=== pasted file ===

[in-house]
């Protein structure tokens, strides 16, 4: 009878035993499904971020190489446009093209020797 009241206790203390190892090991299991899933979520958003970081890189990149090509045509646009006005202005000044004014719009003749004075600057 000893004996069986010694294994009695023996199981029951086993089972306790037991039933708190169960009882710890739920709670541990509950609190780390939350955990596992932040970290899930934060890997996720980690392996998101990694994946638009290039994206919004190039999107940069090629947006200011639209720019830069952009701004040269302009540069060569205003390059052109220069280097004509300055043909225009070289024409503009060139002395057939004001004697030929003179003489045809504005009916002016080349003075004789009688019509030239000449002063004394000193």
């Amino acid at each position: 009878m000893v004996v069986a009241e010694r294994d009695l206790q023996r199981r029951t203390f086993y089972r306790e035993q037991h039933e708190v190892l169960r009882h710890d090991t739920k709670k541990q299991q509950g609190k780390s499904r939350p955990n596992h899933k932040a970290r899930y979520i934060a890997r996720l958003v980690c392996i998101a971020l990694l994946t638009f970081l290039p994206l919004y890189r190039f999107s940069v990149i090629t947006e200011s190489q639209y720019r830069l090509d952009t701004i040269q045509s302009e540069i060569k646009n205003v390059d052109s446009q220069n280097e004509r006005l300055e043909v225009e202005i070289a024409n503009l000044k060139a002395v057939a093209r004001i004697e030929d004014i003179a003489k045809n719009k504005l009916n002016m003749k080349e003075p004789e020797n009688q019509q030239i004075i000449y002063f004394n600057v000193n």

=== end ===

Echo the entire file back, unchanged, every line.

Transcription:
[in-house]
């Protein structure tokens, strides 16, 4: 009878035993499904971020190489446009093209020797 009241206790203390190892090991299991899933979520958003970081890189990149090509045509646009006005202005000044004014719009003749004075600057 000893004996069986010694294994009695023996199981029951086993089972306790037991039933708190169960009882710890739920709670541990509950609190780390939350955990596992932040970290899930934060890997996720980690392996998101990694994946638009290039994206919004190039999107940069090629947006200011639209720019830069952009701004040269302009540069060569205003390059052109220069280097004509300055043909225009070289024409503009060139002395057939004001004697030929003179003489045809504005009916002016080349003075004789009688019509030239000449002063004394000193």
């Amino acid at each position: 009878m000893v004996v069986a009241e010694r294994d009695l206790q023996r199981r029951t203390f086993y089972r306790e035993q037991h039933e708190v190892l169960r009882h710890d090991t739920k709670k541990q299991q509950g609190k780390s499904r939350p955990n596992h899933k932040a970290r899930y979520i934060a890997r996720l958003v980690c392996i998101a971020l990694l994946t638009f970081l290039p994206l919004y890189r190039f999107s940069v990149i090629t947006e200011s190489q639209y720019r830069l090509d952009t701004i040269q045509s302009e540069i060569k646009n205003v390059d052109s446009q220069n280097e004509r006005l300055e043909v225009e202005i070289a024409n503009l000044k060139a002395v057939a093209r004001i004697e030929d004014i003179a003489k045809n719009k504005l009916n002016m003749k080349e003075p004789e020797n009688q019509q030239i004075i000449y002063f004394n600057v000193n």